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Added by: Björn Freter, Contributed by: Björn Freter

John Rawls’s use of the “fully cooperating assumption” has been criticized for hindering attempts to address the needs of disabled individuals, or non-cooperators. In response, philosophers sympathetic to Rawls’s project have extended his theory. I assess one such extension by Cynthia Stark, that proposes dropping Rawls’s assumption in the constitutional stage (of his four-stage sequence), and address the needs of non-cooperators via the social minimum. I defend Stark’s proposal against criticisms by Sophia Wong, Christie Hartley, and Elizabeth Edenberg and Marilyn Friedman. Nevertheless, I argue that Stark’s proposal is crucially incomplete. Her formulation of the social minimum lacks accompanying criteria with which the adequacy of the provisions for non-cooperators may be assessed. Despite initial appearances, Stark’s proposal does not fully address the needs of non-cooperators. I conclude by considering two payoffs of identifying this lack of criteria.

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Chong-Ming Lim, , . Disabilities Are Also Legitimately Medically Interesting Constraints on Legitimate Interests
2018, Mind 127(508), 977-1002
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Added by: , Contributed by: Björn Freter

Abstract: What is it for something to be a disability? Elizabeth Barnes, focusing on physical disabilities, argues that disability is a social category. It depends on the rules undergirding the judgements of the disability rights movement. Barnes’ account may strike many as implausible. I articulate the unease, in the form of three worries about Barnes’ account. It does not fully explain why the disability rights movement is constituted in such a way that it only picks out paradigmatic disability traits, nor why only the traits identified by the movement as constituting experiences of social and political constraint count as disability. It also leaves out the contribution of people other than disability activists, to the definition of disability. I develop Barnes’ account. On my account, a person is disabled if she is in some state which is constitutive of some constraint on her legitimate interests. This state must be the subject of legitimate medical interest and be picked out by the disability rights movement as among the traits for which they are seeking to promote progress and change. My account addresses the worries about Barnes’ account. It is also able to include all disabilities, rather than only physical ones.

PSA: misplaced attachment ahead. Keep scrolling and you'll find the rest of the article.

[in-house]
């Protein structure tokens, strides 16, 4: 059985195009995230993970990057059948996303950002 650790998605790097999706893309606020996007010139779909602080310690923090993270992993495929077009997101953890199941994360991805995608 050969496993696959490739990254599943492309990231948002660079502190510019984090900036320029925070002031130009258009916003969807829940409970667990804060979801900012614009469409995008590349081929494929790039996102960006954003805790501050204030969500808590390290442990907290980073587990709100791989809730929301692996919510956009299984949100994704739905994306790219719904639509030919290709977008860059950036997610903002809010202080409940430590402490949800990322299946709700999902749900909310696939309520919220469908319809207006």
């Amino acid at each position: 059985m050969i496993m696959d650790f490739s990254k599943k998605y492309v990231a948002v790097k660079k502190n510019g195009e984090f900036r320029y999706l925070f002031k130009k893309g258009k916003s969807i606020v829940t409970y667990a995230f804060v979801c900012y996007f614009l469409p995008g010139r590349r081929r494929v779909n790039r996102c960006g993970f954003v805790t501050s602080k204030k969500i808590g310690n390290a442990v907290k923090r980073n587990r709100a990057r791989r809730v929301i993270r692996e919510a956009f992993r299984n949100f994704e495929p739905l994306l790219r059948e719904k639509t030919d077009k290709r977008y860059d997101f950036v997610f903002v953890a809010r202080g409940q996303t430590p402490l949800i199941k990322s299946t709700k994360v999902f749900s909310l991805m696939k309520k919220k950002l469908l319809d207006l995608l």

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Chong-Ming Lim, , . Reviewing resistances to reconceptualizing disability
2017, Proceedings of the Aristotelian Society 117(3), 321-331
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Added by: Björn Freter, Contributed by: Björn Freter

Abstract: I attempt to adjudicate the disagreement between those who seek to reconceptualize disability as mere difference and their opponents. I do so by reviewing a central conviction motivating the resistance, concerning the relationship between disability and well-being. I argue that the conviction depends on further considerations about the costs and extent of change involved in accommodating individuals with a particular disability trait. I conclude by considering three pay-offs of this clarification.